Engineer Sam Wood and fireman O. M. Byler were the first to be assailed by the angry bees and they hastened to fasten all windows, ventilators, and to drop the back curtain on their locomotive.
In some way news of the attack was also "grapevined" to the caboose, where conductor George Pinkly and brakeman John Williams and Wade Flynn were riding, who followed the example set by the engine crew, and fastened down all openings into the caboose.
The ditcher, which travels in front of the locomotive, plowed the nest of stingers from the road's embankment and scattering the angry insects to the four winds. Naturally the locomotive was the closest thing to them and massing for attack, and never considering size, they attacked it but the engin crew was too fast for them, and no casualties were reported.
Mr. Wood said that just a day or two before that the ditcher disturbed a nest of hornets and that crew had to seek protection from their attack.
#31Various clippings; submitted by Dorothy
Sunday Morning, December 9, 1888--REPUBLICAN -p.261

Conductor WALTER WHITE died at the home of his parents and was buried in Maple Park Cemetery.

SPRINGFIELD LEADER, Friday Evening, December 7, 1888--LEADER p. 260

Mr. G. W. White, 29, 957 Boonville street, died last night. To be buried in Maple Park cemetery. He was unmarried, a freight conductor, and a native of Springfield.

[The ABOVE was my great uncle George Walter White.]

Jefferson City sent me this notice with the remark "We could not get a good copy from the Springfield Leader, Dec. 7, 1888". Our microfilm copy was missing the Sunday paper, December 9, 1888.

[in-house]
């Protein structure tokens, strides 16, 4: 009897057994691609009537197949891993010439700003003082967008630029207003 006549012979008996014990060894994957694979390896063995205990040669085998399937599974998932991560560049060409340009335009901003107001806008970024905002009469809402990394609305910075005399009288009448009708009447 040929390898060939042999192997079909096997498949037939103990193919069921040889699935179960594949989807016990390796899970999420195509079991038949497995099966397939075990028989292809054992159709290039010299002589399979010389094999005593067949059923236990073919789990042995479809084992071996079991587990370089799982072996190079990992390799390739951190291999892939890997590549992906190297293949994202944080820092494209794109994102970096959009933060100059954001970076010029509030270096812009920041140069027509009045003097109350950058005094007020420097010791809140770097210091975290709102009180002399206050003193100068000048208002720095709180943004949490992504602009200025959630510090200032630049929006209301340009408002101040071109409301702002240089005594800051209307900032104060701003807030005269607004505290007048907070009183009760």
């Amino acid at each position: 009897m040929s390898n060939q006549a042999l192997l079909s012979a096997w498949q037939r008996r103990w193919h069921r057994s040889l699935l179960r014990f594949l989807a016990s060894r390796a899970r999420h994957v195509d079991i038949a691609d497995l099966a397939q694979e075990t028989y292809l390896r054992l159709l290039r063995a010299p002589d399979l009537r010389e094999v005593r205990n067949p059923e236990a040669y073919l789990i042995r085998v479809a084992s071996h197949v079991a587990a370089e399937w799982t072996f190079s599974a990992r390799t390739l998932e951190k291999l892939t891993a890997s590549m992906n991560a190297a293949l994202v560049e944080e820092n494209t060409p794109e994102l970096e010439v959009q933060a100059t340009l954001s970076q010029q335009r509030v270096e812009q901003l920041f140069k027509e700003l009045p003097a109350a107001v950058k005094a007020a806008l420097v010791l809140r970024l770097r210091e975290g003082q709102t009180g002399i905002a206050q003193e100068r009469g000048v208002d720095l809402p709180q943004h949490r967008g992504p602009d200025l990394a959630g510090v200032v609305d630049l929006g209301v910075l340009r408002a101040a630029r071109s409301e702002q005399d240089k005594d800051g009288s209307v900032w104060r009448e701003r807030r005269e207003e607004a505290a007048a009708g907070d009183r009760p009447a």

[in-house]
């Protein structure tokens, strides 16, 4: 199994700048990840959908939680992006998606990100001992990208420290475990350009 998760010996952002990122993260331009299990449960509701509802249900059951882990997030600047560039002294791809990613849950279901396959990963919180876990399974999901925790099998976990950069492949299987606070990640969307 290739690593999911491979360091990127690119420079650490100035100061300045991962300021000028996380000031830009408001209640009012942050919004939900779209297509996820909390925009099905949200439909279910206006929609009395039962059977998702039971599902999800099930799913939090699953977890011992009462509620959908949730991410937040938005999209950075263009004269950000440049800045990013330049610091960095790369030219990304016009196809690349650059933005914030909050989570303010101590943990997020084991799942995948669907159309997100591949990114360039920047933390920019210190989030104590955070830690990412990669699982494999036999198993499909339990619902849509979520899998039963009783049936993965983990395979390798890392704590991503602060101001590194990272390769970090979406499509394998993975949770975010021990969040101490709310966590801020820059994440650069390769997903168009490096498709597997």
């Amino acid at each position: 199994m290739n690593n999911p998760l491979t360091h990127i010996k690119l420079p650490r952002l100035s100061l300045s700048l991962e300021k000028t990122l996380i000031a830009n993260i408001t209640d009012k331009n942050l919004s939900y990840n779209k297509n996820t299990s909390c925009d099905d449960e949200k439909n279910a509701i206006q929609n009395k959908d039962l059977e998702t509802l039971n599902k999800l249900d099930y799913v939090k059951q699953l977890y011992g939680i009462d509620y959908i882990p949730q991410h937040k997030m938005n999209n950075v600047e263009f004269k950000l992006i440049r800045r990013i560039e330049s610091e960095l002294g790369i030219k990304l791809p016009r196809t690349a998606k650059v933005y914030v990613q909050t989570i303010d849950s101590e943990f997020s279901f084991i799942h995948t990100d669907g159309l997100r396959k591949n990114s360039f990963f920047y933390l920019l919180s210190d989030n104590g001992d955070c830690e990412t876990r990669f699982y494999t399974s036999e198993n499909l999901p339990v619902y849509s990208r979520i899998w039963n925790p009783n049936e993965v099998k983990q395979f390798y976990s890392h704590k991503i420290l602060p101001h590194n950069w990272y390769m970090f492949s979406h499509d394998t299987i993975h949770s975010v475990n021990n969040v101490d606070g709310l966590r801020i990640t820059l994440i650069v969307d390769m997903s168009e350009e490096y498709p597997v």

"Died- Mr. G.W. White residing at 957 Boonville Street, died last night of lung disease, age 29 years. He was unmarried, a native of Springfield, was conductor on a Frisco freight train and the remains will be interred in Maple Park cemetery 3 o'clock Saturday afternoon."

These notices are for another gr. uncle of mine.

Where the funerals of the wreck victims will be held: Springfield Republican, October 3, 1903.- pg. 72

Page 2: Ernest White, killed in a train wreck October 1, is to be buried in Maple Park Cemetery.

Springfield Republican. Oct. 3, 1903, page 2. Col 1.

Fireman Ernest White--Services Tuesday afternoon at the family residence 1058 East Commercial Street. Burial in Maple Park Cemetery. His life was insured for $1,000.
At 2 o'clock this afternoon the funeral of Engineer Brandt McQuiston will take place at the residence of A.R. Lee 501 West Walnut Street. The remains will be buried in Maple Park cemetery. The deceased was insured in the Royay Arcanqu(Sp?) for $2000.
The remains of fireman John Tune were shiped to Brandville, Mo., his former for burial..

Springfield, MO. Newspaper Abstacts 1903:

Page 2: Four killed October 1 in a train wreck near Thayer: Brandt McQuiston, Ernest H. White, 28 (to be buried in Maple Park cemetery), John Finch (a married man) and John M. Tune, 27 (to be buried at Brandsville, Howell county). McQuiston was a relative of A.R. Lee of Springfield. White was born at Miami, Saline county. He leaves a wife and three children.

SPRINGFIELD REPUBLICAN - Saturday Morning, March 5, 1921 - page 3

Edwin L. White, age 54 years, died yesterday morning at the family residence, 1224 East Commercial street. The decedent had been a machinist at the Frisco shops for 30 years. He is survived by the wife, one son, William W. White, three sisters, Mrs. Frank Carney, Springfield: Mrs. Dora Wright, Kansas City, and Mrs. Ed Cavin, Albuquerque, N. Mex. and one brother, Mel White, Topeka, Kas.